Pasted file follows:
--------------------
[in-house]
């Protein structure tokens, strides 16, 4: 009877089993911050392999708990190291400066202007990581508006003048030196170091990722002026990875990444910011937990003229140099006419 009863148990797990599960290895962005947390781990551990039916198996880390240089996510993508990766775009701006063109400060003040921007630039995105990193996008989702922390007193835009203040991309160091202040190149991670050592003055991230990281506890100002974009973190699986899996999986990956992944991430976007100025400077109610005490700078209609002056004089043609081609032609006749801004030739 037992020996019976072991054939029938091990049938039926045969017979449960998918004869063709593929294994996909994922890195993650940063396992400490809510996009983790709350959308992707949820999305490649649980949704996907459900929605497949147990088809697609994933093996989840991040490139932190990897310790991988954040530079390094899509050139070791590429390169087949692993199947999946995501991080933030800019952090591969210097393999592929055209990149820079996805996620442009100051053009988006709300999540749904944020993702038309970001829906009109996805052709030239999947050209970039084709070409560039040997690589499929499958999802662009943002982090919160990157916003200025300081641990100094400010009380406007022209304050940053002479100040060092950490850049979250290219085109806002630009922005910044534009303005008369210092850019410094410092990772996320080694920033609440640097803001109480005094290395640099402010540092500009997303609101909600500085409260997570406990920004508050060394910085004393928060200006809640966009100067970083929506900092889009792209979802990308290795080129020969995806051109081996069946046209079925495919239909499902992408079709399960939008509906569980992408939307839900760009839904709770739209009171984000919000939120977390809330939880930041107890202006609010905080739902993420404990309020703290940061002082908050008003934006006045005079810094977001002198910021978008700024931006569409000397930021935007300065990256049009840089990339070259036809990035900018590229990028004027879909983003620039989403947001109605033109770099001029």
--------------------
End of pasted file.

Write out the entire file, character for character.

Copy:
[in-house]
């Protein structure tokens, strides 16, 4: 009877089993911050392999708990190291400066202007990581508006003048030196170091990722002026990875990444910011937990003229140099006419 009863148990797990599960290895962005947390781990551990039916198996880390240089996510993508990766775009701006063109400060003040921007630039995105990193996008989702922390007193835009203040991309160091202040190149991670050592003055991230990281506890100002974009973190699986899996999986990956992944991430976007100025400077109610005490700078209609002056004089043609081609032609006749801004030739 037992020996019976072991054939029938091990049938039926045969017979449960998918004869063709593929294994996909994922890195993650940063396992400490809510996009983790709350959308992707949820999305490649649980949704996907459900929605497949147990088809697609994933093996989840991040490139932190990897310790991988954040530079390094899509050139070791590429390169087949692993199947999946995501991080933030800019952090591969210097393999592929055209990149820079996805996620442009100051053009988006709300999540749904944020993702038309970001829906009109996805052709030239999947050209970039084709070409560039040997690589499929499958999802662009943002982090919160990157916003200025300081641990100094400010009380406007022209304050940053002479100040060092950490850049979250290219085109806002630009922005910044534009303005008369210092850019410094410092990772996320080694920033609440640097803001109480005094290395640099402010540092500009997303609101909600500085409260997570406990920004508050060394910085004393928060200006809640966009100067970083929506900092889009792209979802990308290795080129020969995806051109081996069946046209079925495919239909499902992408079709399960939008509906569980992408939307839900760009839904709770739209009171984000919000939120977390809330939880930041107890202006609010905080739902993420404990309020703290940061002082908050008003934006006045005079810094977001002198910021978008700024931006569409000397930021935007300065990256049009840089990339070259036809990035900018590229990028004027879909983003620039989403947001109605033109770099001029």